Monday, 22 June 2009

The Prism and the Pendulum – Robert P. Crease ****

This book gives a vivid account of what the author considers to be the ten most beautiful experiments in science. Robert P. Crease is a philosopher and historian of science, and argues that science is, indeed, beautiful. Each chapter describes a specific experiment and is followed by an interlude where the author discusses different aspects of its beauty. Parts of this philosophical discussion may seem a bit detached from the subject—at least for a reader already convinced of the beauty of science—and I am left with the impression that the intended readership is found in what Richard Feynman called “the other culture”, the arts and humanities. The question is if it is possible to convey this message by logical arguments, but at least Crease makes a welcome attempt to do so.
The contents cover a wide time span, from Eratosthenes’ measurement of the earth’s circumference in the third century BC to relatively recent discoveries of the inner workings of atoms. We see how the questions of science have changed over the centuries, while a certain type of sharp-sighted curiosity seems to be shared by scientists of all times. All the experiments described has shown something deep about the world in a way that has transformed our understanding of it.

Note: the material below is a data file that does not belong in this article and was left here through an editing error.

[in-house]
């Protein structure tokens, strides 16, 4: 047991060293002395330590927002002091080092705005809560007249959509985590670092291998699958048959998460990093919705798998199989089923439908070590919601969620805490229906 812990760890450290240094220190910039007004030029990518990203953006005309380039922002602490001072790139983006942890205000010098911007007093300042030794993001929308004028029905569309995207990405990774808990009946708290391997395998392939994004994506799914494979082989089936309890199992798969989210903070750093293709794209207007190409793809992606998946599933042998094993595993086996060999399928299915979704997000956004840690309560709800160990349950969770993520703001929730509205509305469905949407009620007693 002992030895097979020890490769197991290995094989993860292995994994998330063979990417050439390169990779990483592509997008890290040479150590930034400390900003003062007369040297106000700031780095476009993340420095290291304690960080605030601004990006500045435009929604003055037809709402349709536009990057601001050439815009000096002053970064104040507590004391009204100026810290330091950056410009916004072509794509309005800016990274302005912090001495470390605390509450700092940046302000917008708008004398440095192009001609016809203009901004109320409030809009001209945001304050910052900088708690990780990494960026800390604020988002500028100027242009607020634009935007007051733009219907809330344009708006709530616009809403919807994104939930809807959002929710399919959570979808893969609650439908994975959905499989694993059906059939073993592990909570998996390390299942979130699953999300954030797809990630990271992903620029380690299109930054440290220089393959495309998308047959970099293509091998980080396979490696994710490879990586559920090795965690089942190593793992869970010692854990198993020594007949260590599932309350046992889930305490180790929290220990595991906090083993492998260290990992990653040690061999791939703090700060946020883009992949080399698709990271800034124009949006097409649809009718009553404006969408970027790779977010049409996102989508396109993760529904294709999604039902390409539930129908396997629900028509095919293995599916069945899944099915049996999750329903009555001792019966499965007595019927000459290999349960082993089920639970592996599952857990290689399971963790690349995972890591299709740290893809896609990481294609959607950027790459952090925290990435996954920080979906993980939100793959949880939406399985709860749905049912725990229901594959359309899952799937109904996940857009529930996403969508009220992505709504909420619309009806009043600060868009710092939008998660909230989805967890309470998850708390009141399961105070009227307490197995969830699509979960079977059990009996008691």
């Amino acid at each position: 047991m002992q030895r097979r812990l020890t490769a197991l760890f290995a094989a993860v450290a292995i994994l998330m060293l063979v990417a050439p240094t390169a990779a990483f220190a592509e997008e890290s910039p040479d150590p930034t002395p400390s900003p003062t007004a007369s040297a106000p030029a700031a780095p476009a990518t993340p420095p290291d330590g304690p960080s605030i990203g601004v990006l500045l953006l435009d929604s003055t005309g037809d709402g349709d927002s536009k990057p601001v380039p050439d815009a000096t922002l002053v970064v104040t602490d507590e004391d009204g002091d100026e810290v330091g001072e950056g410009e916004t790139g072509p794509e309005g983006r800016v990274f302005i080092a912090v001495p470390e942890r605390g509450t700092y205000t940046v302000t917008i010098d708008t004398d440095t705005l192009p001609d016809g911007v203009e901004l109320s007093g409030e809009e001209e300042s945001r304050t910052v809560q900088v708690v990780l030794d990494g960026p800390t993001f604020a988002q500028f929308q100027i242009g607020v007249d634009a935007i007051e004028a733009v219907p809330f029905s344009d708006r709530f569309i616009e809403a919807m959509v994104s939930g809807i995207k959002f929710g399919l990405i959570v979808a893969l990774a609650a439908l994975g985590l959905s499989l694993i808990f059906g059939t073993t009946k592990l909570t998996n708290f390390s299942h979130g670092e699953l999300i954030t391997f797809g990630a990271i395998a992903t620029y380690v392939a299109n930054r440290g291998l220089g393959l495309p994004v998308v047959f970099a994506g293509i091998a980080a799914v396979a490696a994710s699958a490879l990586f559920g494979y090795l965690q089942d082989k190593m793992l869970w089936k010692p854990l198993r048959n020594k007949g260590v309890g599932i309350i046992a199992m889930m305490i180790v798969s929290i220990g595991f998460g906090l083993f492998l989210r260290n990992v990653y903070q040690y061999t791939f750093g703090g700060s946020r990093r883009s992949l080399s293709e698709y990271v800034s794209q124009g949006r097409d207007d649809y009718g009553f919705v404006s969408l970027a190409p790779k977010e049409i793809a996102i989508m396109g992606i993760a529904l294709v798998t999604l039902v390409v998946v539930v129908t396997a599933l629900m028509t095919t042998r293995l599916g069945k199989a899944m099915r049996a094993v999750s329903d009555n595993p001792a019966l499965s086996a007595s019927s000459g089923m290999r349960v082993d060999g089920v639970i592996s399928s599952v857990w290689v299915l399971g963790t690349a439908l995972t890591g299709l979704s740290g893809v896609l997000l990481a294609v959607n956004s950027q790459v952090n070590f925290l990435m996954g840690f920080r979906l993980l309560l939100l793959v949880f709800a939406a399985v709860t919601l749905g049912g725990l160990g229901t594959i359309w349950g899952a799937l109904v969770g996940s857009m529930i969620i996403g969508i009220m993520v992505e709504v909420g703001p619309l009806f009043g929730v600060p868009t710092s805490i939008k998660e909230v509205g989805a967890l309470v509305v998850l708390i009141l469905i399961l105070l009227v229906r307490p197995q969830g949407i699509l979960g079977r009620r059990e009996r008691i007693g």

To be fastidious, the subtitle should perhaps have been ‘the ten most beautiful experiments in physics’, as the book doesn’t contain a single example outside of physics. A likely reason for this is that the experiments were selected by making a poll in Physics World magazine, where the author is a columnist, and choosing the ten most frequent candidates. The obvious difficulty in rating beauty is illustrated by comparison with a similar title, George Johnson’s The ten most beautiful experiments, where only three of the experiments on Crease’s list occur. Its one-sidedness aside, this is a pleasant book that brings some classical physics experiments to life. The scientists’ thoughts and struggles are described in their historical contexts and the result is, simply, interesting and enthralling stories.
Review by Öivind Andersson

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